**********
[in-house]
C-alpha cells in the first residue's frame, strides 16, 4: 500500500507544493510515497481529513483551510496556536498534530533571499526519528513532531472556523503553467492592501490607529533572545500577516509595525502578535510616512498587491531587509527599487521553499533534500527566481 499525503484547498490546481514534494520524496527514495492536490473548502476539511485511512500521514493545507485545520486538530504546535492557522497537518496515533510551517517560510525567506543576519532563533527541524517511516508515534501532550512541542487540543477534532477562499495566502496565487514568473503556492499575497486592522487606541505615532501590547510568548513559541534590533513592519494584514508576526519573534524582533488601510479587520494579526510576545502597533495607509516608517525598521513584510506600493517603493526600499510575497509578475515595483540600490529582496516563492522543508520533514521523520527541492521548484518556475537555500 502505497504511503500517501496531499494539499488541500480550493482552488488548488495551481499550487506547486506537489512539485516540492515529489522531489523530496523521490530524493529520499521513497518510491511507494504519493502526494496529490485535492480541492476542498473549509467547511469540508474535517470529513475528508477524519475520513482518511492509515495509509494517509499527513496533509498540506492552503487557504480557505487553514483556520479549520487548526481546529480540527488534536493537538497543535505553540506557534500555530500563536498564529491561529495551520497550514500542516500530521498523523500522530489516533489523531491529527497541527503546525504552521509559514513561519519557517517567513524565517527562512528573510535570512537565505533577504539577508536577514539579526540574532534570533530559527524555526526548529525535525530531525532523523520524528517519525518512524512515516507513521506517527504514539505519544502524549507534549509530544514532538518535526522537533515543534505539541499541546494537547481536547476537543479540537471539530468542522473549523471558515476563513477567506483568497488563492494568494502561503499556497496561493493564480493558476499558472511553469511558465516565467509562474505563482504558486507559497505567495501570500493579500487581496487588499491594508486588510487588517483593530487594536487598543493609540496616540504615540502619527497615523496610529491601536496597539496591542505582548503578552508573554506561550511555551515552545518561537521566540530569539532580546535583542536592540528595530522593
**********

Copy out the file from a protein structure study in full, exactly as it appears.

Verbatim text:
[in-house]
C-alpha cells in the first residue's frame, strides 16, 4: 500500500507544493510515497481529513483551510496556536498534530533571499526519528513532531472556523503553467492592501490607529533572545500577516509595525502578535510616512498587491531587509527599487521553499533534500527566481 499525503484547498490546481514534494520524496527514495492536490473548502476539511485511512500521514493545507485545520486538530504546535492557522497537518496515533510551517517560510525567506543576519532563533527541524517511516508515534501532550512541542487540543477534532477562499495566502496565487514568473503556492499575497486592522487606541505615532501590547510568548513559541534590533513592519494584514508576526519573534524582533488601510479587520494579526510576545502597533495607509516608517525598521513584510506600493517603493526600499510575497509578475515595483540600490529582496516563492522543508520533514521523520527541492521548484518556475537555500 502505497504511503500517501496531499494539499488541500480550493482552488488548488495551481499550487506547486506537489512539485516540492515529489522531489523530496523521490530524493529520499521513497518510491511507494504519493502526494496529490485535492480541492476542498473549509467547511469540508474535517470529513475528508477524519475520513482518511492509515495509509494517509499527513496533509498540506492552503487557504480557505487553514483556520479549520487548526481546529480540527488534536493537538497543535505553540506557534500555530500563536498564529491561529495551520497550514500542516500530521498523523500522530489516533489523531491529527497541527503546525504552521509559514513561519519557517517567513524565517527562512528573510535570512537565505533577504539577508536577514539579526540574532534570533530559527524555526526548529525535525530531525532523523520524528517519525518512524512515516507513521506517527504514539505519544502524549507534549509530544514532538518535526522537533515543534505539541499541546494537547481536547476537543479540537471539530468542522473549523471558515476563513477567506483568497488563492494568494502561503499556497496561493493564480493558476499558472511553469511558465516565467509562474505563482504558486507559497505567495501570500493579500487581496487588499491594508486588510487588517483593530487594536487598543493609540496616540504615540502619527497615523496610529491601536496597539496591542505582548503578552508573554506561550511555551515552545518561537521566540530569539532580546535583542536592540528595530522593